The Nurture Versus Biosocial Debate in Criminology: On the Origins of Criminal Behavior and Criminality takes a contemporary approach to address the sociological and the biological positions of human behavior by allowing preeminent scholars in criminology to speak to the effects of each on a range of topics. The text aims to facilitate an open and honest debate between the more traditional criminologists who focus primarily on environmental factors and contemporary biosocial criminologists who examine the interplay between biology/genetics and environmental factors.
Chapter 10: Low Self-Control Is a Brain-Based Disorder
Low Self-Control Is a Brain-Based Disorder
The underlying biological basis of constraint is believed to be located in attentional networks in the brain.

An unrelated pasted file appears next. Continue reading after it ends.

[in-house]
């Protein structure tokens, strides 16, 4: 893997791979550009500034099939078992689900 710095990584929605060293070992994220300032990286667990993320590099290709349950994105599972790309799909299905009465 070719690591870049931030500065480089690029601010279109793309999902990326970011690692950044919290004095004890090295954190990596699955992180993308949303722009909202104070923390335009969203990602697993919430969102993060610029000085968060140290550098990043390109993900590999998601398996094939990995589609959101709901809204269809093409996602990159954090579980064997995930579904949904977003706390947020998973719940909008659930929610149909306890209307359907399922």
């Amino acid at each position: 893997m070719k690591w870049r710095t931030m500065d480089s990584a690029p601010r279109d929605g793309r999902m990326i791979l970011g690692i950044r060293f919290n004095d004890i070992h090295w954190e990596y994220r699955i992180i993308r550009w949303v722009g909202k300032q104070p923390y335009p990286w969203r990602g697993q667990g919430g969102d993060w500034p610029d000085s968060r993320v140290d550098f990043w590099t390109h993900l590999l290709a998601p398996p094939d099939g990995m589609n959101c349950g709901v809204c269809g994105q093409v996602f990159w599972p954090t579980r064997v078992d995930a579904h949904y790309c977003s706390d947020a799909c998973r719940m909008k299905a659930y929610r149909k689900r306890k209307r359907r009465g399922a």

The heightened risk-taking and impulsivity observed in adolescence has been partly attributed to the slow development of the brain regions necessary for cognitive control, subsuming response selection, top-down control and inhibitory processes, and including prefrontal cortex (PFC).
It is difficult to overestimate the importance of self-control for leading a happy, healthy, and productive life. Self-control, which is the basic capacity to regulate one's thoughts, emotions, and behaviors in the face of external demands, is a necessary and essential ingredient to function in society. Although it is a continuously distributed ...